Is Jesus saying that we must keep the Jewish Law, all that stuff about what we can eat, or what we can do on the Sabbath? Are we to be like some people, perhaps we know a few, who think they are better, more moral, more upright, than the rest of us and are harsh in their judgment of others, intolerant of anyone who is different?

This rather difficult passage comes in the middle of what we call the Sermon on the Mount. Just as Moses gave the Law to Israel on the Holy Mountain, so now Jesus gives the law to his disciples and those who would follow him. He begins with a description of those who are happy or blessed. He will go on to expand, or “fulfill” the meaning of the Law. In the verses that come after this gospel, Jesus will warn against an anger that leads to violence. “You shall not kill,” begins with our dealing with what happens when we give way to anger, disgust, when we take offense. Jesus will teach us that we are to seek reconciliation with people with whom we quarrel, that we are not to “come to the altar” if we haven’t done all in our power to love our neighbor; for loving those close to us, those in the communities around us, is one of the commandments of the Law Jesus identified as the foundation of “all the Law and the Prophets.”

So what can we take home with us from the gospel today? Keeping the law of God is not a matter of feeling and acting as if we are superior to those who, in our judgment, fail to live up to our standards. We love God in loving others. St. Paul often reminds us that the Law shows up our own inadequacies. We are in no state to judge others. But having received God’s love in Jesus, despite ourselves, we are empowered to help those who stumble. It’s not that we are to abandon all hope of perfection, of holiness. Rather it’s a matter of understanding that the road to holiness is the path of love, compassion, of caring and sympathy, of helping each other along that journey, stopping to assist those who have become tired, have fallen on the way, or who have given up in despair.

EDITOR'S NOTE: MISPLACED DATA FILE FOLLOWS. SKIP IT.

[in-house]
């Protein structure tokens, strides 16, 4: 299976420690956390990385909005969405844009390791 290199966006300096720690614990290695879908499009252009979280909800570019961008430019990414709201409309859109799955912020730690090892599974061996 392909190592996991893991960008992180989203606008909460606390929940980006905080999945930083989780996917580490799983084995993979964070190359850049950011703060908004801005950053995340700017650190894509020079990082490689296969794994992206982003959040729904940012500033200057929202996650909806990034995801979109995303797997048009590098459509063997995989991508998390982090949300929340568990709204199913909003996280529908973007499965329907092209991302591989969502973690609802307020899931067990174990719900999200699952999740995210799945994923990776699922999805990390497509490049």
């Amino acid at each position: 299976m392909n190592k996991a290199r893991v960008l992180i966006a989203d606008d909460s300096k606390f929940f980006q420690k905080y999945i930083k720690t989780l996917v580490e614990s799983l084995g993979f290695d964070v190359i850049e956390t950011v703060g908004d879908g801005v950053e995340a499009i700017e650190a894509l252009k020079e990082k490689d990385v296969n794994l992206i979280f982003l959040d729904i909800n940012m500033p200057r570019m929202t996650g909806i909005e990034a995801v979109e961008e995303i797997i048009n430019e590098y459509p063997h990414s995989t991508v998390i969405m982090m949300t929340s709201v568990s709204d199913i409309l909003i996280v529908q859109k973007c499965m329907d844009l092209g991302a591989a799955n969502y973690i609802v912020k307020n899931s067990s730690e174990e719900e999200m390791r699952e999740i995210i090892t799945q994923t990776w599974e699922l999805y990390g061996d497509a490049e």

Some of the most tragic stories that emerge from wars involve prisoners or refugees, walking along roads, herded by brutal guards. The heroes of these stories are those who in the midst of their own miseries, despite the dangers, share their meager rations, water supplies, even clothing, to help those who have fallen by the side of the road, who might well be shot by the guards because they can’t keep up.

On the journey of faith, we are not appointed by God to shoot those who stumble, who fail to obey orders. We are called to go out of our way to care. The whole point of God’s Law is to urge us to put God and others first and to die to our own self-love and desire for self-preservation.